Wednesday, February 15, 2012

'Undue Weight' on Wikipedia

Timothy Messer-Kruse is a professor in the department of ethnic studies at Bowling Green State University. The Chronicle Review recently published a piece of his, in which he recounts his many failed attempts to edit the Wikipedia page related to his area of expertise, the Haymarket Riot of 1886. The main problem: while Messer-Kruse's claims are backed up testimony from the trial available from the Library of Congress and by his own peer-reviewed articles, they conflict with the account given by the majority of published sources, which, according to Messer-Kruse, have been simply repeating the same errors for decades. The problem stems from Wikipedia's 'undue weight' policy, which requires that the content of Wikipedia articles reflect the majority of published works on a given subject (even if the majority happen to be in error):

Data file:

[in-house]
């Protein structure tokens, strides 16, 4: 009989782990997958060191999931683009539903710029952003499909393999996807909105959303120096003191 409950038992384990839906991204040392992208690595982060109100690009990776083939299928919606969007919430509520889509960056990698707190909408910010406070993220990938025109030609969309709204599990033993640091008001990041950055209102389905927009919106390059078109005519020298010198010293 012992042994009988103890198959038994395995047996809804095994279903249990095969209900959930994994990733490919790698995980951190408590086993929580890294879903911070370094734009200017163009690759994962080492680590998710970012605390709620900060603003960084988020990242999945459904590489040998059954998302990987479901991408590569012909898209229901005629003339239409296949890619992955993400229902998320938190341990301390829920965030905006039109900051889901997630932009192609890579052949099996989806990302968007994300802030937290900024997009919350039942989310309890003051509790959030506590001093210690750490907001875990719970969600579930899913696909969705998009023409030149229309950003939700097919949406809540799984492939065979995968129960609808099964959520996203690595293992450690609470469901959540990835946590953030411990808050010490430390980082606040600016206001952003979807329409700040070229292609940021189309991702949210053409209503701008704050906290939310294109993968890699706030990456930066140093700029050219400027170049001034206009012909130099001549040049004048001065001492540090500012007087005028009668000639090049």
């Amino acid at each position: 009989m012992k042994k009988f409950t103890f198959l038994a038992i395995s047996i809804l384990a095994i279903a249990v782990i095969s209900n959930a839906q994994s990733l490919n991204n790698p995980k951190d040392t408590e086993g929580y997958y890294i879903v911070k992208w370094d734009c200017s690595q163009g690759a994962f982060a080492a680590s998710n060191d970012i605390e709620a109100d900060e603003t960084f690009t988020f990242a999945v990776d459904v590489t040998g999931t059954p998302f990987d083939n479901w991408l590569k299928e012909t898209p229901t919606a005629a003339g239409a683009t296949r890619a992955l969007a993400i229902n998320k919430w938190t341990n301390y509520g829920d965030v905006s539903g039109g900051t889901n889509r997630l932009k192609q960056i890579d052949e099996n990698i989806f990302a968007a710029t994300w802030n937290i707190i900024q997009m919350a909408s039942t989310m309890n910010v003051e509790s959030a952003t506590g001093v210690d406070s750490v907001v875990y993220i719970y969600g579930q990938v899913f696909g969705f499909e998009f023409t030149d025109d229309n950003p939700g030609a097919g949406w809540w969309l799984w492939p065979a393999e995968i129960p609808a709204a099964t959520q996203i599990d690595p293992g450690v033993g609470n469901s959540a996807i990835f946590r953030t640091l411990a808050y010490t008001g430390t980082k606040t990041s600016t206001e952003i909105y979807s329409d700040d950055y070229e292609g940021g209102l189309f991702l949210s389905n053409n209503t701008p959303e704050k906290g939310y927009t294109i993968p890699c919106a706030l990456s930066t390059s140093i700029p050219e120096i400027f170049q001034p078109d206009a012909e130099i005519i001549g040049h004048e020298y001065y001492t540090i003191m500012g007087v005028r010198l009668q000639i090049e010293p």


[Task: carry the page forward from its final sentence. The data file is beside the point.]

[A] Wiki-cop scolded me, "I hope you will familiarize yourself with some of Wikipedia's policies, such as verifiability and undue weight. If all historians save one say that the sky was green in 1888, our policies require that we write 'Most historians write that the sky was green, but one says the sky was blue.' ... As individual editors, we're not in the business of weighing claims, just reporting what reliable sources write."
Given Messer-Kruse's experience, it would seem difficult or impossible for a new discovery by a researcher to make its way quickly into Wikipedia; as he puts it:
I guess this gives me a glimmer of hope that someday, perhaps before another century goes by, enough of my fellow scholars will adopt my views that I can change that Wikipedia entry. Until then I will have to continue to shout that the sky was blue.
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